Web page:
So then we added in that piece, and then I noticed they were doing some things — just from their descriptions, because I hadn’t been in the classroom — I noticed from their verbal descriptions that they were doing a lot of things in the environment to kind of keep… to be preventative of behaviors, because that’s what we want to do.
That’s the kind thing to do: to keep people from situations that are likely to cause them anxiety and to upset them and then perhaps result in behaviors that others don’t appreciate.
NARRATOR: In the upcoming interaction, an adolescent girl with CHARGE syndrome sits at a desk across from a teacher. The girl wears glasses and we can see a hearing aid in her left ear.
The girl is about to go to a class that she sometimes finds a bit challenging because of the noise and other distractions. The teachers have introduced this pre-class conversation as a way to reinforce some coping strategies that the girl has been taught to use in the class.
TEACHER: What different strategies have you learned if you’re feeling maybe a little anxious or stressed or upset?
TEACHER: Yep, what else?
GIRL: Think different.
TEACHER: Mm-hmm. What else can you do?
GIRL: Both hands together.
TEACHER: Yeah, sometimes that helps, right?
BRUCE: So in these potentially problematic situations, we’re catching positive strategies that are proactive, and then if the child has an explosive episode of some type or just a nervous episode, then we’re watching also what’s done in reaction, so it’s proactive and reactive.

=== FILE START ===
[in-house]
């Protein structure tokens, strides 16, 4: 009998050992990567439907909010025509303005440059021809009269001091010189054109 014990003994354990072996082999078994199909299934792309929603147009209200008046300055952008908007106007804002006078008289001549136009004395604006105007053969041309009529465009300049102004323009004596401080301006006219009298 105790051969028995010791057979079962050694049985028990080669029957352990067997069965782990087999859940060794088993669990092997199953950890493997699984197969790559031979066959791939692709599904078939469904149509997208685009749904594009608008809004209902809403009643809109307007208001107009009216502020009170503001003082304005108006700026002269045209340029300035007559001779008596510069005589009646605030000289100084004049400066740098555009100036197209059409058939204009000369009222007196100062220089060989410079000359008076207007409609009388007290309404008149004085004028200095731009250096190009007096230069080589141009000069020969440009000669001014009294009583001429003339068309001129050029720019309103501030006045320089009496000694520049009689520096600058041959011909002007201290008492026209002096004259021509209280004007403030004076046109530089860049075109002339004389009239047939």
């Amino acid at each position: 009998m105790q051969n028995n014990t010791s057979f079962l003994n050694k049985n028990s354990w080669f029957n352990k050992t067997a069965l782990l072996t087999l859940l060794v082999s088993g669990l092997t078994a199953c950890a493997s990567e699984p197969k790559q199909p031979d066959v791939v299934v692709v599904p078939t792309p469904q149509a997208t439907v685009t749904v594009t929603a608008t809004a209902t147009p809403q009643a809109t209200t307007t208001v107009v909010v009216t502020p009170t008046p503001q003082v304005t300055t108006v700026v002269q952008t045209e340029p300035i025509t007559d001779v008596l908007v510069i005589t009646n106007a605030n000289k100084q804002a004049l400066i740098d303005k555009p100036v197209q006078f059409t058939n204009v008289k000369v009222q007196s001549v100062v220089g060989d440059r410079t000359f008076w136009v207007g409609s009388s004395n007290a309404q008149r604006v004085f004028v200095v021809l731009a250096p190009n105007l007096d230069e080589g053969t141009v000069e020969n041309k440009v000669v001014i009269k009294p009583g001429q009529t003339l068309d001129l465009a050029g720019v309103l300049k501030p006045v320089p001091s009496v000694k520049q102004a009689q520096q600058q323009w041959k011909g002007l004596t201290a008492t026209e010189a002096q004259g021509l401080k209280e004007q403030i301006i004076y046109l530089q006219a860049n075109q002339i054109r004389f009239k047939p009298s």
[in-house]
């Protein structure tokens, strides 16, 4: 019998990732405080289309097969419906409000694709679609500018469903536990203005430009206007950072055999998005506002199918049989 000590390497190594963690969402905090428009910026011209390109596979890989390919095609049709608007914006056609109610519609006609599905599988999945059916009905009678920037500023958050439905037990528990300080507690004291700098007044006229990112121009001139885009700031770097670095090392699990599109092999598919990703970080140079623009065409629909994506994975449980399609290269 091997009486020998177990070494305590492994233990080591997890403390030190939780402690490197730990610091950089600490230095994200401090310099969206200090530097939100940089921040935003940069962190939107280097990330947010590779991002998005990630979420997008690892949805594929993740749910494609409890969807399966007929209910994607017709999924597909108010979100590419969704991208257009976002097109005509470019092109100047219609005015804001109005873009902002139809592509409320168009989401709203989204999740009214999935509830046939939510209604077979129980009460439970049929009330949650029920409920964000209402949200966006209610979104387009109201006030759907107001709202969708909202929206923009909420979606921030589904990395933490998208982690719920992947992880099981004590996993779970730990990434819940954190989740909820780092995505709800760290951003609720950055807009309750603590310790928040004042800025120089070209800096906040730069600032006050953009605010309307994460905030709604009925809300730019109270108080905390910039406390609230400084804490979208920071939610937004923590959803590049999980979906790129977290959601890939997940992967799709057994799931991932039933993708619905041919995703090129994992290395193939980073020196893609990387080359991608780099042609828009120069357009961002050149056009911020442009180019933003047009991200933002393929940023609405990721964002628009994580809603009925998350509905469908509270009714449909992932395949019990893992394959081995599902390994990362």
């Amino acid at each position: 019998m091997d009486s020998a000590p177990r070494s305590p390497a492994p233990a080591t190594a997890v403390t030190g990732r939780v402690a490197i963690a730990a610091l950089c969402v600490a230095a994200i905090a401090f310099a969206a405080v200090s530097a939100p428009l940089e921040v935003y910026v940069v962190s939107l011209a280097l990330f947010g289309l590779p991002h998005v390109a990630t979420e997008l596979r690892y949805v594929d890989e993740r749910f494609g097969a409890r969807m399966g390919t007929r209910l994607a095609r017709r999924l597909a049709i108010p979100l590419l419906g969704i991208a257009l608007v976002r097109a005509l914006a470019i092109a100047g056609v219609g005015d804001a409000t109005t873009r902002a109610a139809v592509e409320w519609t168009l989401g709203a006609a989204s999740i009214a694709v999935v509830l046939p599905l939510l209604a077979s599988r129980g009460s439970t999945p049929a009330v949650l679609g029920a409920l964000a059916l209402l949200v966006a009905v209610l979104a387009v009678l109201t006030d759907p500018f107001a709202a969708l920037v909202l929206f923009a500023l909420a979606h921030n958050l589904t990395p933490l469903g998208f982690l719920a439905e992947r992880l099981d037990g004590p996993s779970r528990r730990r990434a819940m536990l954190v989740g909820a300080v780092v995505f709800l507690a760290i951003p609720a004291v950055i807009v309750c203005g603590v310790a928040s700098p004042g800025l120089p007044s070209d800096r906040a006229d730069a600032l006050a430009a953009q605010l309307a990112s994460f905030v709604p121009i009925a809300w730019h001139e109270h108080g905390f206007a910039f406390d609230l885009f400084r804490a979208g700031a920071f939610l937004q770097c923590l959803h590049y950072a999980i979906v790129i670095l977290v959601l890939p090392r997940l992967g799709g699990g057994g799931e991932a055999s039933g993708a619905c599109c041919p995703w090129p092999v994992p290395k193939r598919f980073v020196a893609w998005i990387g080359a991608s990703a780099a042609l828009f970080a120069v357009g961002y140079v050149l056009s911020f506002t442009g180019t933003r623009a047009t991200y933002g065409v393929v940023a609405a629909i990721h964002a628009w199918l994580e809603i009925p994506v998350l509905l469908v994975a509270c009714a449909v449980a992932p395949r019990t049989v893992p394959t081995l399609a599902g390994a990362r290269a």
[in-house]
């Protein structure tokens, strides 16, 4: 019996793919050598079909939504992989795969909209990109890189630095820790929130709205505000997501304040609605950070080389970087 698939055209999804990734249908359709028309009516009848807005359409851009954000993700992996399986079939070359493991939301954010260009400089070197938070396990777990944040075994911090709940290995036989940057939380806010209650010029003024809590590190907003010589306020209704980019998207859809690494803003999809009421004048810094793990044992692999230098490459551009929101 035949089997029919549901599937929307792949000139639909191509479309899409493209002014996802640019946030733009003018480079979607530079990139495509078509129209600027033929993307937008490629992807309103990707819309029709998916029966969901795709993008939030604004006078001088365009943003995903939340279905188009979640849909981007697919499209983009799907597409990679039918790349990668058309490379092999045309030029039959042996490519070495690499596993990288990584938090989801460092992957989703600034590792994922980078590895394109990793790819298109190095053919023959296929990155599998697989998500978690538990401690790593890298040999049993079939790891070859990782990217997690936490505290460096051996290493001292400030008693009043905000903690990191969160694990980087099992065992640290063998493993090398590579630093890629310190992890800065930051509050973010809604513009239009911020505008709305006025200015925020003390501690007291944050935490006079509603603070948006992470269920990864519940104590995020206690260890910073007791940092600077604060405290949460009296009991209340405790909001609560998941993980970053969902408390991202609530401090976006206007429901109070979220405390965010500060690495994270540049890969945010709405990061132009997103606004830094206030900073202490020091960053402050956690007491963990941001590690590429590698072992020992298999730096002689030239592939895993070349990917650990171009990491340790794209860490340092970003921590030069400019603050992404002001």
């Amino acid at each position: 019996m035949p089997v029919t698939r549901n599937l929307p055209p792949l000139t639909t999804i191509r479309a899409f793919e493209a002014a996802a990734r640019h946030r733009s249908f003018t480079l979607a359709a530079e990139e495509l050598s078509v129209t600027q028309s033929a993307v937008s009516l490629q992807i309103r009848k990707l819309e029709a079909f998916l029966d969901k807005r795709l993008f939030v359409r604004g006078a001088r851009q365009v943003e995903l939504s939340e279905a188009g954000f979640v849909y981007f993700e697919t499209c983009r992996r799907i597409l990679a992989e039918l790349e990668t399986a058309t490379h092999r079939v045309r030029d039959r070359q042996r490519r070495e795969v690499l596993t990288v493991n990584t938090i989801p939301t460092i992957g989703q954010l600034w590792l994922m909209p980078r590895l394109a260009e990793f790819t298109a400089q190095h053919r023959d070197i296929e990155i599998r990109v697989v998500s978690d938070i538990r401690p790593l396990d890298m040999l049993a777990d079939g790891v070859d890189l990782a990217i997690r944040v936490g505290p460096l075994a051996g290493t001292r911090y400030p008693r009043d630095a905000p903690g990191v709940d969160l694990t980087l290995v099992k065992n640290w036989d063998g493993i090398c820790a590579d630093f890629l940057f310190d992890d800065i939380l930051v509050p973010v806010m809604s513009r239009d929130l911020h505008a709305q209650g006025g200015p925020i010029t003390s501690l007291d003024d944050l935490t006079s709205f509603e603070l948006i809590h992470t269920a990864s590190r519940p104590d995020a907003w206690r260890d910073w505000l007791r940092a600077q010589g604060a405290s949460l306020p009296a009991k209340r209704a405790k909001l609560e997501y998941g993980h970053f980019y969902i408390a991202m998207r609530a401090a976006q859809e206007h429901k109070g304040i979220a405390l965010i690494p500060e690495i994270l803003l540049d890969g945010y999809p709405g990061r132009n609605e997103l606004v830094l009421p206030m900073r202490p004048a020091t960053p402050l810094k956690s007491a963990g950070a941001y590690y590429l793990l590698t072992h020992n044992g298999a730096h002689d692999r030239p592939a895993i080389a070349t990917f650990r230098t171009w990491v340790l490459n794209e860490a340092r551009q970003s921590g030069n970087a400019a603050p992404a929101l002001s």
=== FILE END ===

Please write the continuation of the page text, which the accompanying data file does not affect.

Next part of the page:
Whereas most of what we do with behavior is often reactive— it’s after the fact— positive behavior support is about building supports around someone to prevent behavior and to look at other elements like communication.
So we’re filming, they’re taking journals, we’re identifying strategies for these kids, and then we have meetings. All of the studies, by the way, include meetings, which is where some of that reflection is going on in a group context.
CHAPTER 5: Understanding and Applying Insights Gained from Action Research
BRUCE: Well, the goal of Action Research is not really for a generalizable knowledge to a larger population, and I would suggest that many times in quantitative research, we’re fooling ourselves to think that’s going to be achieved, because context varies so much and people are individuals.
However, I do think there will be some knowledge that will be generated by the studies that will be very valuable to other teachers and perhaps to family members, and especially, I think there’s going to be some interesting results coming from the sub-group of kids with CHARGE syndrome because we have almost… very, very little research on that group of kids.
So I’m hoping that across the studies, there will be some things we can say relevant to the kids with CHARGE or to support the work that other people have done.
So I definitely believe that the studies will generate knowledge that will help others, but we’re not trying to extrapolate it, say it applies to all children who are deafblind or congenitally deafblind or anything like that.